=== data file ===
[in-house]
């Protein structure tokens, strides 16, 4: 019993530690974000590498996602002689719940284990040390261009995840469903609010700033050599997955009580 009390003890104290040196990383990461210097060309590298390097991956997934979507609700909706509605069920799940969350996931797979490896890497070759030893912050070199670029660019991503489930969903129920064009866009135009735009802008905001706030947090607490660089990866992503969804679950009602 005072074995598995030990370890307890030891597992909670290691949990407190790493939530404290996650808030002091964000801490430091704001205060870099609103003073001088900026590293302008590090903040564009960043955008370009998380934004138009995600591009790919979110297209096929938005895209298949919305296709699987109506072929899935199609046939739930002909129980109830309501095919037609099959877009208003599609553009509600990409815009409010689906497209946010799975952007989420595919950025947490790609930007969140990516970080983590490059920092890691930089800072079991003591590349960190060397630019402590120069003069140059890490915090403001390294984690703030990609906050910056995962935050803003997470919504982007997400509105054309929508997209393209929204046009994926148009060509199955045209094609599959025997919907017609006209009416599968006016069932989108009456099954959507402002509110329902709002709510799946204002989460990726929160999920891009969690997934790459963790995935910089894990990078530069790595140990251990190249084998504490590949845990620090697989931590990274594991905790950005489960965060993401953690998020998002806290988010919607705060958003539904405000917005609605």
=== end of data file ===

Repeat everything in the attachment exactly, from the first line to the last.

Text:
[in-house]
């Protein structure tokens, strides 16, 4: 019993530690974000590498996602002689719940284990040390261009995840469903609010700033050599997955009580 009390003890104290040196990383990461210097060309590298390097991956997934979507609700909706509605069920799940969350996931797979490896890497070759030893912050070199670029660019991503489930969903129920064009866009135009735009802008905001706030947090607490660089990866992503969804679950009602 005072074995598995030990370890307890030891597992909670290691949990407190790493939530404290996650808030002091964000801490430091704001205060870099609103003073001088900026590293302008590090903040564009960043955008370009998380934004138009995600591009790919979110297209096929938005895209298949919305296709699987109506072929899935199609046939739930002909129980109830309501095919037609099959877009208003599609553009509600990409815009409010689906497209946010799975952007989420595919950025947490790609930007969140990516970080983590490059920092890691930089800072079991003591590349960190060397630019402590120069003069140059890490915090403001390294984690703030990609906050910056995962935050803003997470919504982007997400509105054309929508997209393209929204046009994926148009060509199955045209094609599959025997919907017609006209009416599968006016069932989108009456099954959507402002509110329902709002709510799946204002989460990726929160999920891009969690997934790459963790995935910089894990990078530069790595140990251990190249084998504490590949845990620090697989931590990274594991905790950005489960965060993401953690998020998002806290988010919607705060958003539904405000917005609605």